Bankura-Purulia trip – Ayodhya Hills, Bishnupur and Joypur forest

Bankura and Purulia districts have always attracted me due to the hills and red soil. However, plans to visit these areas have not materialized until just a week ago. My parents were coming to visit us and I thought it would be nice to visit Bankura and Purulia.

There are many places in these two districts – Mukutmanipur, Barnati, Biharinath Hills, Ayodhya etc. I did some research and settled for Ayodhya Hills and if possible we would try to cover Bishnupur and Joypur forest on the way. Ayodhya Hills is a bit far from Kolkata for a road trip(more than 300km). I could not find many hotel options on the hills and hence booked Hotel Akash Sarovar in Purulia town.

There are three routes from Kolkata to Purulia. You can go to Bankura via Arambag and then go to Purulia. Second option is going to Durgapur via Durgapur expressway and then go to Bankura and then Purulia. The third option is Kolkata-Durgapur-Asansol-Purulia. The third option is more time consuming than others as per my findings on the net and others who have travelled to Purulia.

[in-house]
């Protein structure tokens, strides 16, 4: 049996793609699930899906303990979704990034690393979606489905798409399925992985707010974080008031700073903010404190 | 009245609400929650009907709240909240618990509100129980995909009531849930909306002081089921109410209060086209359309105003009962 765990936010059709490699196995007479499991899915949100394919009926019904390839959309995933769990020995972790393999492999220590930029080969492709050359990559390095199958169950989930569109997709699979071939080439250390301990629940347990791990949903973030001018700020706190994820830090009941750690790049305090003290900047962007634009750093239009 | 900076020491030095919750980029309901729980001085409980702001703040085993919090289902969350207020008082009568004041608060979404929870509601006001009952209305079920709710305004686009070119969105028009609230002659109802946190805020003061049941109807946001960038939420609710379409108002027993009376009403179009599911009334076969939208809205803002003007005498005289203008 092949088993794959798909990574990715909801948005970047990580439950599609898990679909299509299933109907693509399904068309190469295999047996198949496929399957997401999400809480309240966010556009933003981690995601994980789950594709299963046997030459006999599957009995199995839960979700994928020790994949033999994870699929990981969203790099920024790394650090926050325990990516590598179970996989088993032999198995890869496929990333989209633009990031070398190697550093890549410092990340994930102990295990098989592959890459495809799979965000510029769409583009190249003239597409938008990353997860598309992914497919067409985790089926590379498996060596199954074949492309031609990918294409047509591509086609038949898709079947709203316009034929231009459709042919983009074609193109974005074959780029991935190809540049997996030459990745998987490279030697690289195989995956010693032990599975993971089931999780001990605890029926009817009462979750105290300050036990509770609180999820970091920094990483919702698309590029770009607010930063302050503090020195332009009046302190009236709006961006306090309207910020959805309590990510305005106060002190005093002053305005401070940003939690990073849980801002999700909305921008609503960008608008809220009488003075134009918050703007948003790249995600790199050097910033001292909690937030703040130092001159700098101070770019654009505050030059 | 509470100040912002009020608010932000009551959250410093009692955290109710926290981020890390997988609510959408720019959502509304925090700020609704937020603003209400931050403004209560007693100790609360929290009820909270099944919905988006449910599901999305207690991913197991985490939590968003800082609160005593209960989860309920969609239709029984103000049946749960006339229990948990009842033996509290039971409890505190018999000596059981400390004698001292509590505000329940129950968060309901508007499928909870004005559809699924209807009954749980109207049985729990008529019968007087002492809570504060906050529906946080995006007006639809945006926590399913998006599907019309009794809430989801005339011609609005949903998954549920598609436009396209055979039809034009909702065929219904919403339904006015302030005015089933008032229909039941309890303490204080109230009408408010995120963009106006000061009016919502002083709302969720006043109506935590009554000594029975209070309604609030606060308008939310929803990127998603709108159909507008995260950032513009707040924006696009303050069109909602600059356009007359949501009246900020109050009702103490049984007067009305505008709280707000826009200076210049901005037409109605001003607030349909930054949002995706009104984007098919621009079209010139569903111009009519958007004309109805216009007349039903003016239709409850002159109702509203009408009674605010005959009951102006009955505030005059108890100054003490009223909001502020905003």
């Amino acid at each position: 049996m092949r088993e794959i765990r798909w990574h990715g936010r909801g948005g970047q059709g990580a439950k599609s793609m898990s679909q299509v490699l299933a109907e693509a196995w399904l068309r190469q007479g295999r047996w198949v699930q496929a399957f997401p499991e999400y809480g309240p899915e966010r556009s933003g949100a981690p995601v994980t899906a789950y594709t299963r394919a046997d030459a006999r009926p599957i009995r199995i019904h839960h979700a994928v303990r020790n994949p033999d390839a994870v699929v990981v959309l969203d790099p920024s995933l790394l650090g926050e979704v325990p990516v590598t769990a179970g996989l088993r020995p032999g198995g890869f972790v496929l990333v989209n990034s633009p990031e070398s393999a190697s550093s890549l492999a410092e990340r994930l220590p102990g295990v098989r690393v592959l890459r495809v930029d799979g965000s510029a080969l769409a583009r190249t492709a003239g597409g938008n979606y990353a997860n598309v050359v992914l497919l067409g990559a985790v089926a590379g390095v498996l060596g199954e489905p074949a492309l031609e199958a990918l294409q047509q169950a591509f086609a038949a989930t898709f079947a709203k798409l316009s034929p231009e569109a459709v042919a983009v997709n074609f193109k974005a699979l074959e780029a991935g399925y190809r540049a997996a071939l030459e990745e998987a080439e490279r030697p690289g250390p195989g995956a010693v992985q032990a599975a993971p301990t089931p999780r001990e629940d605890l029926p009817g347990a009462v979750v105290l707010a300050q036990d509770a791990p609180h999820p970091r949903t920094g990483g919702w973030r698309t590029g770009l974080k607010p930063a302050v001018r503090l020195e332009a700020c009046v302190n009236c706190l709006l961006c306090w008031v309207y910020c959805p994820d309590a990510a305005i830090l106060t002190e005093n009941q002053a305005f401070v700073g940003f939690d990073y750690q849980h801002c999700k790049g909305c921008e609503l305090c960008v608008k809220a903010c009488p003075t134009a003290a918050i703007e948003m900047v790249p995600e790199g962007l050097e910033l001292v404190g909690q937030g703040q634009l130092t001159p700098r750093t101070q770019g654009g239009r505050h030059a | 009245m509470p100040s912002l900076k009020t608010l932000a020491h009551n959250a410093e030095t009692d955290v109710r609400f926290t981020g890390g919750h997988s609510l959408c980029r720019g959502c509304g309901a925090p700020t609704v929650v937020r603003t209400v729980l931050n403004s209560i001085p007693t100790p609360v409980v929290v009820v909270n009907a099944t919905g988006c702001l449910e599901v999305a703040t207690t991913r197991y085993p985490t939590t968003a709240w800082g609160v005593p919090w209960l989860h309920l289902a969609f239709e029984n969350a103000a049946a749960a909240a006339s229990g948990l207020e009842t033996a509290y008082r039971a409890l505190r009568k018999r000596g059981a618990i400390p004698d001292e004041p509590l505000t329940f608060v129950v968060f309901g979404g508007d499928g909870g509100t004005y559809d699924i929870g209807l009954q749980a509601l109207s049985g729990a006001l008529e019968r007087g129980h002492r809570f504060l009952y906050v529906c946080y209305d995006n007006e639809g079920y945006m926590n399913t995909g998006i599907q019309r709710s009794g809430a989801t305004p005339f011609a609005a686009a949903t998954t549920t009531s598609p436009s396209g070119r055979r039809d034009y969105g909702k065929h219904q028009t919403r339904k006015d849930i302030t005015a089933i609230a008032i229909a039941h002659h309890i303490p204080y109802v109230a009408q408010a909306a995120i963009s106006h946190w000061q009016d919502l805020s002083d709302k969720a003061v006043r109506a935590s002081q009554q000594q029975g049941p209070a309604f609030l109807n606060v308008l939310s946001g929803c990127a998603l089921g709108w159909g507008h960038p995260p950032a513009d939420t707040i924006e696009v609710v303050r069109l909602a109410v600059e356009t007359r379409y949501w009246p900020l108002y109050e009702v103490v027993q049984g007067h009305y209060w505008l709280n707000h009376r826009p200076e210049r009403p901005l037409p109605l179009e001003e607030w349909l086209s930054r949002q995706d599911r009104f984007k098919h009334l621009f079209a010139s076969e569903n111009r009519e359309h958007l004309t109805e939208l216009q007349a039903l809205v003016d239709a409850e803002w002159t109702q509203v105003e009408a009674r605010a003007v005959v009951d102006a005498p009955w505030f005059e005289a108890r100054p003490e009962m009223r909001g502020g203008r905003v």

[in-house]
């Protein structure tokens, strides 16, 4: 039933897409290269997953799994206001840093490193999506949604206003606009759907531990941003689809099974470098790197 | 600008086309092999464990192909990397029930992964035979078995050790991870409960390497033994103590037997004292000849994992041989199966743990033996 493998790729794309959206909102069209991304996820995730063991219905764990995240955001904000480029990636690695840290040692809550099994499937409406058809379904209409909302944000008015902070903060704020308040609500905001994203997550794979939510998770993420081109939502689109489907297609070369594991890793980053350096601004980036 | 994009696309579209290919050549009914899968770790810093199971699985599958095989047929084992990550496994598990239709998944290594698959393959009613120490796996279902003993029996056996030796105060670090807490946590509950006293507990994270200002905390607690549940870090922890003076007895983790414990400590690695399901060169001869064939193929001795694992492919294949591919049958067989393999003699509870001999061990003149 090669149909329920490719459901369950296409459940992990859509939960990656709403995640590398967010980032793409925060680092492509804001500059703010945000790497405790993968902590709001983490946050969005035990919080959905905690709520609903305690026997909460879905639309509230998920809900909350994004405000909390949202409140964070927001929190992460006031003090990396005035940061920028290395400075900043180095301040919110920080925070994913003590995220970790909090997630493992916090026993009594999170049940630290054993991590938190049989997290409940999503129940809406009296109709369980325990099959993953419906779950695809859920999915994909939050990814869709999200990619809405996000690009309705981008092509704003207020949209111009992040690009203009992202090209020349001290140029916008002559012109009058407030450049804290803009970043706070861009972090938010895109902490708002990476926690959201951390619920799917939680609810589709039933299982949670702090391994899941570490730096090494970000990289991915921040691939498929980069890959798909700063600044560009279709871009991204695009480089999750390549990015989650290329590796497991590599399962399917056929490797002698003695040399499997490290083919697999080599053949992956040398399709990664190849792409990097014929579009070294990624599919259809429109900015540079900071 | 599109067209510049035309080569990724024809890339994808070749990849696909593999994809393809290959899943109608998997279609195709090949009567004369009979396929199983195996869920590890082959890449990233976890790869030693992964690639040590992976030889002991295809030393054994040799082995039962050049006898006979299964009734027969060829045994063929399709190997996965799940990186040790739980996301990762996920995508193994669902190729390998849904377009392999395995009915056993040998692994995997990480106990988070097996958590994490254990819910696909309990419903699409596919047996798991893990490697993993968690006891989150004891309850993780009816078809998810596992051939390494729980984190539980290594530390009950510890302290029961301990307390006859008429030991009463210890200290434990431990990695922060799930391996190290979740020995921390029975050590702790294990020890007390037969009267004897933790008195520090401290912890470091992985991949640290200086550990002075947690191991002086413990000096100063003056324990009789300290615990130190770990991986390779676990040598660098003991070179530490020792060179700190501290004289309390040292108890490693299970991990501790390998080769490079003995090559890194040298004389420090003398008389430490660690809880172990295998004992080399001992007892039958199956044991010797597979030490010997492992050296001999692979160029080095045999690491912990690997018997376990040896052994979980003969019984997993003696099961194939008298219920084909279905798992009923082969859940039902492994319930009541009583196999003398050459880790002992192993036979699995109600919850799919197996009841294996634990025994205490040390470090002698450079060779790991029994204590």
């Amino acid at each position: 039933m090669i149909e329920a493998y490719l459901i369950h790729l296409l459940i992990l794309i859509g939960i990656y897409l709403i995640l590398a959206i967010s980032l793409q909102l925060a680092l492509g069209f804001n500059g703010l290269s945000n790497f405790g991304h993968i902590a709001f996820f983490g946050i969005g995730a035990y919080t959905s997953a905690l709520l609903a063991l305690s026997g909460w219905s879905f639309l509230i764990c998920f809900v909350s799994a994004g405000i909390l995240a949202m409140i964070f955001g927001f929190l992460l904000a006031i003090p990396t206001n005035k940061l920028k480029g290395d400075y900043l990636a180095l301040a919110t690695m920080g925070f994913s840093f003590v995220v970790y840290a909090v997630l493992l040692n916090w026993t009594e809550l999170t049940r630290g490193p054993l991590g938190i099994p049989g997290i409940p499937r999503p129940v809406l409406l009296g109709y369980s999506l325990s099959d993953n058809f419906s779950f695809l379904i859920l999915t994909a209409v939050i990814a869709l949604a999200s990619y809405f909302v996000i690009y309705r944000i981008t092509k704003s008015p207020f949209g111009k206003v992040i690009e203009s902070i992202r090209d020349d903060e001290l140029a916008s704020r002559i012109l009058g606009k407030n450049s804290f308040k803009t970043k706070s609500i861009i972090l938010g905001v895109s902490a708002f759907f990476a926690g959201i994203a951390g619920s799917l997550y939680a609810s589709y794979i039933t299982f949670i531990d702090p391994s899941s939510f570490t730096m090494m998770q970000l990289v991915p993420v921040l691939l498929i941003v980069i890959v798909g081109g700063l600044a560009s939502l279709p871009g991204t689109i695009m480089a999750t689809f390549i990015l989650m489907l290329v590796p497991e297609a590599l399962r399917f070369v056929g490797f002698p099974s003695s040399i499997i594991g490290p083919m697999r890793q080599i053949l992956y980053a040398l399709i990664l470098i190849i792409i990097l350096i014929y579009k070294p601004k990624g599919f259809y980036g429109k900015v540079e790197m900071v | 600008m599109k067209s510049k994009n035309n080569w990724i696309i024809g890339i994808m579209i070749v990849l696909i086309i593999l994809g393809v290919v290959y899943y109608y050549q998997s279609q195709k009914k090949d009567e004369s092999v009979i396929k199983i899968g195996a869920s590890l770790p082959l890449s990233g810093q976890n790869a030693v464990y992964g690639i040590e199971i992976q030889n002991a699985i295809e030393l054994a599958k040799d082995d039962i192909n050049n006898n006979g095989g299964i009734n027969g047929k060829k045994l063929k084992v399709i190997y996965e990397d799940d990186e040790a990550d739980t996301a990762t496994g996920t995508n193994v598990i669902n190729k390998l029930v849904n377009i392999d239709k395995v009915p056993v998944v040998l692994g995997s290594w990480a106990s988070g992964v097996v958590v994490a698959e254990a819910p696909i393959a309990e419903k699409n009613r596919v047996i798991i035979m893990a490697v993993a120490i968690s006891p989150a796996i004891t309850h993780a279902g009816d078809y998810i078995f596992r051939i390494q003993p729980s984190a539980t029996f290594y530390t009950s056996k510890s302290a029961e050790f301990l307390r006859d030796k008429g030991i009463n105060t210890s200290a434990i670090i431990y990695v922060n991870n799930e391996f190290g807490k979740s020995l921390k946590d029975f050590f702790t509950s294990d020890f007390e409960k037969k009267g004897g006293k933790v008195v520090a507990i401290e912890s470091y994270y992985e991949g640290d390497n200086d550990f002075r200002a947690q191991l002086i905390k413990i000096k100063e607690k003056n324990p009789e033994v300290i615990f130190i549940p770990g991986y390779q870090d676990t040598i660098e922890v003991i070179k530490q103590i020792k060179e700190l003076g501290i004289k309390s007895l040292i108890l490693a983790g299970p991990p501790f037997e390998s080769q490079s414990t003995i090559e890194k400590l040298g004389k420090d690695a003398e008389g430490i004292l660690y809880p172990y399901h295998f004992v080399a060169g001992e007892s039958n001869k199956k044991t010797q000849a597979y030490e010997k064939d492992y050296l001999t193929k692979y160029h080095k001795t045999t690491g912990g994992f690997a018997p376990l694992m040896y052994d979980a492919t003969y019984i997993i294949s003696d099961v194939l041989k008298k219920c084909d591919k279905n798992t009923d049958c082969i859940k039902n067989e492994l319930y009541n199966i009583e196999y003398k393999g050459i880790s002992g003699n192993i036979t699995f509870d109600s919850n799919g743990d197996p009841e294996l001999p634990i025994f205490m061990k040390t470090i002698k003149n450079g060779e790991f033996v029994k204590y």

Day 1:

On 11th Nov, 2017 we started for Purulia. We stopped at Shaktigarh for some food and then from Muchipara at Durgapur, we took the connecting road to Bankura. You need to take left from Muchipara. Bankura is around 45km from there. The road was not in a good condition for first few kilometers but after that it was quite a smooth ride.

We stopped at Barjora for some snacks. The road further was beautiful with greenery on both sides. At a point we were driving through the jungle and saw a board declaring “Elephant Crossing Zone”. Fortunately or unfortunately, we did not spot any elephant though. I have added a video we recorded on the way.